Answer: B

 

Difficulty: easy

Learning Objective 1: Explain the relationship between the atomic mass of an element and the masses of its isotopes.

Section Reference 1: Section 5.6

 

 

72) Ca-40, K-39, and Sc-41 all have the same

 

  1. a) atomic mass.
  2. b) atomic number.
  3. c) number of electrons.
  4. d) number of neutrons.

 

Answer: D

 

Difficulty: easy

Learning Objective 1: Define the terms atomic number, mass number and isotope.

Section Reference 1: Section 5.5

 

 

73) The name of the isotope containing one proton and two neutrons is ___.

 

  1. a) protium
  2. b) deuterium
  3. c) tritium
  4. d) helium

 

Answer: C

 

Difficulty: easy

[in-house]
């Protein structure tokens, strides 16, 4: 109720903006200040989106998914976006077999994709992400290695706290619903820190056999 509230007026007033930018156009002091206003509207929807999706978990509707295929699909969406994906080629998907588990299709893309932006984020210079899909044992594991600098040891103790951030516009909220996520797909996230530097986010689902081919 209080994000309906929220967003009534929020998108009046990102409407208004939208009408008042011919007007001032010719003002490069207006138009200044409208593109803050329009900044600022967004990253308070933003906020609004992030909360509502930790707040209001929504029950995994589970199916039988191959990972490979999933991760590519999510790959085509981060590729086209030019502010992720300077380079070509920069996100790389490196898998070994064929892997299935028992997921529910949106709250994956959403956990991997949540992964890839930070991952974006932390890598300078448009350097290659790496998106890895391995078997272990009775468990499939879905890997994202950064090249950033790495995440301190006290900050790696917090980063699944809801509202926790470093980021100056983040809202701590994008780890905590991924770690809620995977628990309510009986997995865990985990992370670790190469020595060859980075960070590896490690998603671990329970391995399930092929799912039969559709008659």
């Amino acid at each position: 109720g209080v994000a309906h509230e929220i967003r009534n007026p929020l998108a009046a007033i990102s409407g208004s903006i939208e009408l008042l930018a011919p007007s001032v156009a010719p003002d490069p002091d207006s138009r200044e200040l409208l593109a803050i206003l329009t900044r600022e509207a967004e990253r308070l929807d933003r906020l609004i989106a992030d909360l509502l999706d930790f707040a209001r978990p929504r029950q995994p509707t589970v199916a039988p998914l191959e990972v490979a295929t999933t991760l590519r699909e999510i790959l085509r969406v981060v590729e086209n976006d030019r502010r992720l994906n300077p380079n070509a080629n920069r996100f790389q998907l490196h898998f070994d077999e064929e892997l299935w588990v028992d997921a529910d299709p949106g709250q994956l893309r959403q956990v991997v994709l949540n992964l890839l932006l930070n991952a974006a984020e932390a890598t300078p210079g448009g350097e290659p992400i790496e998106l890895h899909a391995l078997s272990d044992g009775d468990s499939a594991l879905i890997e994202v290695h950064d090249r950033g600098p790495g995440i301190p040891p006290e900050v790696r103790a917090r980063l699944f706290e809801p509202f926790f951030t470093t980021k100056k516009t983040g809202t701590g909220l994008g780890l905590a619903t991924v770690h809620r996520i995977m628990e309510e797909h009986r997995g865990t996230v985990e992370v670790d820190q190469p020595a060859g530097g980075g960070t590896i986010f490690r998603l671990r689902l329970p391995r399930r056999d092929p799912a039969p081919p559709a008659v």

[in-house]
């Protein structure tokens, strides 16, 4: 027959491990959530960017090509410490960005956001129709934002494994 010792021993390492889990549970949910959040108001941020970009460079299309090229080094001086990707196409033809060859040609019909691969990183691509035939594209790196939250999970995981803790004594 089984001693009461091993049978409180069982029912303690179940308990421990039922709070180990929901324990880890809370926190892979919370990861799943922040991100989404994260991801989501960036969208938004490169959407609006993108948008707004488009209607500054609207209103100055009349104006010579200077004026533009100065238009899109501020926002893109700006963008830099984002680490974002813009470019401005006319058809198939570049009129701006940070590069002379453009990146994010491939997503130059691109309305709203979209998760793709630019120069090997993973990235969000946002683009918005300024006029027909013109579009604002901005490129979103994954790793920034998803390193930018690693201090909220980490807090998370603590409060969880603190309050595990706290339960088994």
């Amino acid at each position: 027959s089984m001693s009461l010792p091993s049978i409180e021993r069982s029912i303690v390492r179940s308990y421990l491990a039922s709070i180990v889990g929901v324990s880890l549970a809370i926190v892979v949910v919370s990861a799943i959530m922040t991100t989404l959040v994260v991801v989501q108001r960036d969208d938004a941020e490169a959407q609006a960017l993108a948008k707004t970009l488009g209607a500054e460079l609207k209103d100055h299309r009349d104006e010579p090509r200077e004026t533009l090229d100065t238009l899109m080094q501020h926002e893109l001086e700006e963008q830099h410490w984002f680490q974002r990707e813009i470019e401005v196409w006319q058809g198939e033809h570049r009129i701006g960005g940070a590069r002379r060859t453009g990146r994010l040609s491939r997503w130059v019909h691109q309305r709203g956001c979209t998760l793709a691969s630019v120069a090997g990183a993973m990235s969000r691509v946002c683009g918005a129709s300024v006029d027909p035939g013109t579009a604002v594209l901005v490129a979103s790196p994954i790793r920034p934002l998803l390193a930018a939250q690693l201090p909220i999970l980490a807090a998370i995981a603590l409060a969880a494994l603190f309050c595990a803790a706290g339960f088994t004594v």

Learning Objective 1: Define the terms atomic number, mass number and isotope.

Section Reference 1: Section 5.5

 

 

74) Which of the following is not supported by Dalton’s atomic theory?

 

  1. a) atoms
  2. b) isotopes
  3. c) compounds
  4. d) elements

 

Answer: B

 

Difficulty: easy

Learning Objective 1: Describe Dalton’s model of the atom and compare it to the earlier concepts of matter.

Section Reference 1: Section 5.1

 

 

75) Based on the following information, calculate the mass of one atom of .
mass of an electron = 9.110 × 10–28 g

mass of a proton = 1.673 × 10–24 g

mass of a neutron = 1.675 × 10–24 g

 

  1. a) 58.69 g
  2. b) 1.474 × 10–22 g
  3. c) 9.746 × 10–23 g
  4. d) 1.005 × 10–-22 g

 

Answer: D

 

Difficulty: hard

Learning Objective 1: Define the terms atomic number, mass number and isotope.

Section Reference 1: Section 5.5

 

 

76) Based on the following information, calculate the mass of one atom of .
mass of an electron = 9.110 × 10–28 g

mass of a proton = 1.673 × 10–24 g

mass of a neutron = 1.675 × 10–24 g

 

  1. a) 1.440 × 10–22 g
  2. b) 87.62 g
  3. c) 2.077 × 10–22 g
  4. d) 1.455 × 10–22 g

 

Answer: A

 

Difficulty: hard